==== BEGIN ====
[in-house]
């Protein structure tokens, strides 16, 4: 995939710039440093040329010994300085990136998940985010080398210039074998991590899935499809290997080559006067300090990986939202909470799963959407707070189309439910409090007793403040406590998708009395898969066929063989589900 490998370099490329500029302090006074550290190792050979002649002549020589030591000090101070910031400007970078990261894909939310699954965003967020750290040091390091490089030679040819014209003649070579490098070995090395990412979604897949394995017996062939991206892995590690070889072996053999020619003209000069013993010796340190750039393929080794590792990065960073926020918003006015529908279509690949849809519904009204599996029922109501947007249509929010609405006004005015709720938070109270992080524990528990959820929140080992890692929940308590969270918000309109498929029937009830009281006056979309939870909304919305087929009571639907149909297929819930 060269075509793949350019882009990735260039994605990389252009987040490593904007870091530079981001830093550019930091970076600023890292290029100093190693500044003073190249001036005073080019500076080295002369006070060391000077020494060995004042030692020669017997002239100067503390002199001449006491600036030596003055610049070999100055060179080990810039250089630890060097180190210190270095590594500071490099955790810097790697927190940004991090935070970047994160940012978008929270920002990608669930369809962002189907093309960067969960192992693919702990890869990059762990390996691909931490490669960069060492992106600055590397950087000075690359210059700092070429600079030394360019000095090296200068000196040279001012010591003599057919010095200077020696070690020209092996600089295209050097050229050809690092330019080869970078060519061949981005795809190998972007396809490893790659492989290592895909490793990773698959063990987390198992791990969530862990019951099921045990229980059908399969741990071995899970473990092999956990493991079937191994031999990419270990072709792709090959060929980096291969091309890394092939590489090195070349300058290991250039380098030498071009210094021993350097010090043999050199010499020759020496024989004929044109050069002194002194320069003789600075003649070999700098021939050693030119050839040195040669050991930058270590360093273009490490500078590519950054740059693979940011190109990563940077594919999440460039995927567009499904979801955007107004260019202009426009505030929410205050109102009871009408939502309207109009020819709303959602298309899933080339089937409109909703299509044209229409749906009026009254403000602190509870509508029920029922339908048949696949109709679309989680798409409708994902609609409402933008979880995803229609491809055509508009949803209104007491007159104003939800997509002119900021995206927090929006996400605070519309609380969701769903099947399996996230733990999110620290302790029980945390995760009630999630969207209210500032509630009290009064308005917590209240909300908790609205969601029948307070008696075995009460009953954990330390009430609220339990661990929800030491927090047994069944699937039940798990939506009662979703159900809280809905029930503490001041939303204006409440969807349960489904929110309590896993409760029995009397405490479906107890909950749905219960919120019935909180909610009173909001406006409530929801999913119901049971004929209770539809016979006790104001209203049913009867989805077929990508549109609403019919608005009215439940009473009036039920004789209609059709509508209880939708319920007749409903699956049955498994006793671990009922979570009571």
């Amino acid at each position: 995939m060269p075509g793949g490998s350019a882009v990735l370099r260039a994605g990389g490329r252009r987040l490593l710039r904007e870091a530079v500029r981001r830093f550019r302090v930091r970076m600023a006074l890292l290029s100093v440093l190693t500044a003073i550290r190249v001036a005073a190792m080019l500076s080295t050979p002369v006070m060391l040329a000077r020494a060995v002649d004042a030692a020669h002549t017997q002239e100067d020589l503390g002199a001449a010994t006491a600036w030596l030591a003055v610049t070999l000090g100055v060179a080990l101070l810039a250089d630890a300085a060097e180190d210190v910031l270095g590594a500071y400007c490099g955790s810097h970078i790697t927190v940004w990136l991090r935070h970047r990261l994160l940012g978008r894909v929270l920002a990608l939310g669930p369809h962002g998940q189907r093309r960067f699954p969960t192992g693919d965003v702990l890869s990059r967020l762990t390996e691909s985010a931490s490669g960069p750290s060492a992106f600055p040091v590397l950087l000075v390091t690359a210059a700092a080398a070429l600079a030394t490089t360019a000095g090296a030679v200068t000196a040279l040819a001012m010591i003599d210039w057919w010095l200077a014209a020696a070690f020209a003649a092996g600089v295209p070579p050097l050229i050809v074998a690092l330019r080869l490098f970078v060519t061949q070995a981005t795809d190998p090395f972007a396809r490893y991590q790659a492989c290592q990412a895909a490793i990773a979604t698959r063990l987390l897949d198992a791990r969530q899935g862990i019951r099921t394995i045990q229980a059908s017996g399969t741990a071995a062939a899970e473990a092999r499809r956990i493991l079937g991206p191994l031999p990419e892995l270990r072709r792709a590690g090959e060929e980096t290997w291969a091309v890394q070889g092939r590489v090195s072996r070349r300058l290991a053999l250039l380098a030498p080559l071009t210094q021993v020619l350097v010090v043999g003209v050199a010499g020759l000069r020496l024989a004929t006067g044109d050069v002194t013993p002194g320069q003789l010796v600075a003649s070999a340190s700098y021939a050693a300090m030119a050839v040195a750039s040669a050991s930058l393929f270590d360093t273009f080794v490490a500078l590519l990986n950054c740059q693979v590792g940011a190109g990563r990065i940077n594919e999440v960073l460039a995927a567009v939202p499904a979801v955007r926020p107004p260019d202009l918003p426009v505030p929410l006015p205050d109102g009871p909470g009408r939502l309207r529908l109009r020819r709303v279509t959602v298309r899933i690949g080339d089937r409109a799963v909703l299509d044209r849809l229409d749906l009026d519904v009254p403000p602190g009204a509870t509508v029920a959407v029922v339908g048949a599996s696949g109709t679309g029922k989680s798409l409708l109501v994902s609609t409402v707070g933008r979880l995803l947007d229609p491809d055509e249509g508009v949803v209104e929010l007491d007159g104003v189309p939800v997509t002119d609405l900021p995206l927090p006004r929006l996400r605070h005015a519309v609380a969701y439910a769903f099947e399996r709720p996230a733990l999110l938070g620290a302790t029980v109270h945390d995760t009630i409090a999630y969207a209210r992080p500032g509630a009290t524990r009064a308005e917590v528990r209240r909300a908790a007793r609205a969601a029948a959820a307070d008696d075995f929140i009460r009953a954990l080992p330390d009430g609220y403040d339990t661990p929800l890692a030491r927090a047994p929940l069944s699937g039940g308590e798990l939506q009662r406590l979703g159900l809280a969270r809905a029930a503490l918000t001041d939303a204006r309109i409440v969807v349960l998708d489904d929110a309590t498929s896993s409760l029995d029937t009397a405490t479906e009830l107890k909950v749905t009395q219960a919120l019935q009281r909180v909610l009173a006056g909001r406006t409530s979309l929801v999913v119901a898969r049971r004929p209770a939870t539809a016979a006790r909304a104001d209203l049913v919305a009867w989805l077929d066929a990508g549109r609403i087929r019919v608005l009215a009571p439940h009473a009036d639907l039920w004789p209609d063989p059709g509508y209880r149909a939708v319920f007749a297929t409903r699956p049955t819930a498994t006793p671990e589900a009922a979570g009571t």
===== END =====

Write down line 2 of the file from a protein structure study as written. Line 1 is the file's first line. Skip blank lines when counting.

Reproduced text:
């Protein structure tokens, strides 16, 4: 995939710039440093040329010994300085990136998940985010080398210039074998991590899935499809290997080559006067300090990986939202909470799963959407707070189309439910409090007793403040406590998708009395898969066929063989589900 490998370099490329500029302090006074550290190792050979002649002549020589030591000090101070910031400007970078990261894909939310699954965003967020750290040091390091490089030679040819014209003649070579490098070995090395990412979604897949394995017996062939991206892995590690070889072996053999020619003209000069013993010796340190750039393929080794590792990065960073926020918003006015529908279509690949849809519904009204599996029922109501947007249509929010609405006004005015709720938070109270992080524990528990959820929140080992890692929940308590969270918000309109498929029937009830009281006056979309939870909304919305087929009571639907149909297929819930 060269075509793949350019882009990735260039994605990389252009987040490593904007870091530079981001830093550019930091970076600023890292290029100093190693500044003073190249001036005073080019500076080295002369006070060391000077020494060995004042030692020669017997002239100067503390002199001449006491600036030596003055610049070999100055060179080990810039250089630890060097180190210190270095590594500071490099955790810097790697927190940004991090935070970047994160940012978008929270920002990608669930369809962002189907093309960067969960192992693919702990890869990059762990390996691909931490490669960069060492992106600055590397950087000075690359210059700092070429600079030394360019000095090296200068000196040279001012010591003599057919010095200077020696070690020209092996600089295209050097050229050809690092330019080869970078060519061949981005795809190998972007396809490893790659492989290592895909490793990773698959063990987390198992791990969530862990019951099921045990229980059908399969741990071995899970473990092999956990493991079937191994031999990419270990072709792709090959060929980096291969091309890394092939590489090195070349300058290991250039380098030498071009210094021993350097010090043999050199010499020759020496024989004929044109050069002194002194320069003789600075003649070999700098021939050693030119050839040195040669050991930058270590360093273009490490500078590519950054740059693979940011190109990563940077594919999440460039995927567009499904979801955007107004260019202009426009505030929410205050109102009871009408939502309207109009020819709303959602298309899933080339089937409109909703299509044209229409749906009026009254403000602190509870509508029920029922339908048949696949109709679309989680798409409708994902609609409402933008979880995803229609491809055509508009949803209104007491007159104003939800997509002119900021995206927090929006996400605070519309609380969701769903099947399996996230733990999110620290302790029980945390995760009630999630969207209210500032509630009290009064308005917590209240909300908790609205969601029948307070008696075995009460009953954990330390009430609220339990661990929800030491927090047994069944699937039940798990939506009662979703159900809280809905029930503490001041939303204006409440969807349960489904929110309590896993409760029995009397405490479906107890909950749905219960919120019935909180909610009173909001406006409530929801999913119901049971004929209770539809016979006790104001209203049913009867989805077929990508549109609403019919608005009215439940009473009036039920004789209609059709509508209880939708319920007749409903699956049955498994006793671990009922979570009571």